Why you'd want to live in Putnam County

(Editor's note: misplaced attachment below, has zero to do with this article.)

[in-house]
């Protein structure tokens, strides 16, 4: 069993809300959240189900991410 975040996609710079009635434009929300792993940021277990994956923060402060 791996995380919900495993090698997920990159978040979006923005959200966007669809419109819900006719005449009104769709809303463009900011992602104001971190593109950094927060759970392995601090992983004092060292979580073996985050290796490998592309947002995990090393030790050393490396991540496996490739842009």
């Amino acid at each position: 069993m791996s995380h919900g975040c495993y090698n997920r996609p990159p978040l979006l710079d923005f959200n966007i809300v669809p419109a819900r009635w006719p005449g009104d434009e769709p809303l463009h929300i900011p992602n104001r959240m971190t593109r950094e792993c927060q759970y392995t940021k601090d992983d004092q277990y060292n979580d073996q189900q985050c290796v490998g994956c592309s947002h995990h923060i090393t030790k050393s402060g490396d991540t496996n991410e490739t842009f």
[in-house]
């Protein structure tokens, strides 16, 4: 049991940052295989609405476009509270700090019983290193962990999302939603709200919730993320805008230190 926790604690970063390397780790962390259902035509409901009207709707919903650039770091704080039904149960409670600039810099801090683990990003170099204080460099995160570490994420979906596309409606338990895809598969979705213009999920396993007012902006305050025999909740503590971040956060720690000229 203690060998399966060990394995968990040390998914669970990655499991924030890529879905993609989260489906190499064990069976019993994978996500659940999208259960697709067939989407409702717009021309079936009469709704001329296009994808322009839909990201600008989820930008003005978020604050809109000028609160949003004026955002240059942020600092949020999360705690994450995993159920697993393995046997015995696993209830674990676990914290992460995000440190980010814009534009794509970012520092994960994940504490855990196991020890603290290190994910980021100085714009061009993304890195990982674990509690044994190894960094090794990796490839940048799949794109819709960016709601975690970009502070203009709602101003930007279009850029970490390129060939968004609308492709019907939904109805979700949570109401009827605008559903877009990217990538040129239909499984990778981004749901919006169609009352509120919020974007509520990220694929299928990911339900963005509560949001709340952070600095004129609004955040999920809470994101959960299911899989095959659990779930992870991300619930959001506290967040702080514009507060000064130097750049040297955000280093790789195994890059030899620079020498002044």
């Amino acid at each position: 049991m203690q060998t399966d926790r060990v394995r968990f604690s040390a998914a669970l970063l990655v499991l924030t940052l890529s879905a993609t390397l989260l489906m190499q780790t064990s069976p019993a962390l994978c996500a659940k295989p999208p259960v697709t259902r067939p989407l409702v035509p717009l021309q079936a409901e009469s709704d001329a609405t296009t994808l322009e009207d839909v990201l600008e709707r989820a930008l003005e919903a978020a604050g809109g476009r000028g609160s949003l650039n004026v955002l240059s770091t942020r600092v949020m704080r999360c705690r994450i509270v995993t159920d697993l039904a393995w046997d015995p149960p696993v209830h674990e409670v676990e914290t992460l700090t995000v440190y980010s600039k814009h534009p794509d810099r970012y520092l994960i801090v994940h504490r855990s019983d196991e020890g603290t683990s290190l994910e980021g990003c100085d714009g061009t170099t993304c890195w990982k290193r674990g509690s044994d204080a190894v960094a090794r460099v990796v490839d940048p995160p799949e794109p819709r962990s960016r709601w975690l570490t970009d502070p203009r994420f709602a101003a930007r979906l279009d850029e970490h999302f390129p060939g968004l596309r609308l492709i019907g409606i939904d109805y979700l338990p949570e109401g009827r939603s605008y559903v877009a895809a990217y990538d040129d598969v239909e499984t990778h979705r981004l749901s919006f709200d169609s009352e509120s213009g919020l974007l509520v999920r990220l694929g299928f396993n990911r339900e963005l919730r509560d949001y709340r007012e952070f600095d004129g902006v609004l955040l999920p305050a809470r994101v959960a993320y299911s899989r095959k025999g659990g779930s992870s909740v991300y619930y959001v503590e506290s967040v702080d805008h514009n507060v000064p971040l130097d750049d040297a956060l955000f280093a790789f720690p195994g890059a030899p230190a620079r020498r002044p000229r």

Putnam County in the lower Hudson Valley of New York, located north of Westchester, south of Dutchess county, and separated from Orange County to the west by the Hudson River. It’s location, with easy access to the Taconic Parkway, makes it a popular commute by car for people working in White Plains and the Westchester area. Much of the county maintains its rural atmosphere. Hilly roads snake through forests lined with 200-year-old stone walls, beside pastures where horses graze, and around numerous ponds and lakes. But the county’s rural feel hides a surprising fact: It is one of the most affluent counties in America, ranked 21st by median household income, and 43rd by per-capita income, according to the 2012 American Community Survey and 2009-2013 American Community Survey, respectively. There are six towns and three incorporated villages in Putnam County. Carmel, population 34,300, is the county seat., and is known for its historic courthouse and high school, which serves grades 9–12. Within Carmel is the village of Mahopac, which like Putnam County in general. is steeped in Revolutionary War history. Putnam County maintains its status as a popular escape for Manhattanites and city residents. Cold Spring, on the far western edge of the county and overlooking West Point across the Hudson is one of the area’s popular day trip destinations. It’s four-block long main street is lined with quaint shops and trendy restaurants. For those seeking the great outdoors, a good portion of the 14,086-acre Clarence Fahnestock Memorial State Park lies to the south in Putnam Valley, along with about 1,000 acres of protected land owned by the town and the Hudson Highlands Land Trust. Residents find the county more affordable than Westchester. Property prices and taxes are significantly lower. The three major lakes — Lake Peekskill in the southwest corner, Roaring Brook Lake to the northeast and Lake Oscawana, the largest, in the middle — are the hubs of once summer-only, now year-round communities.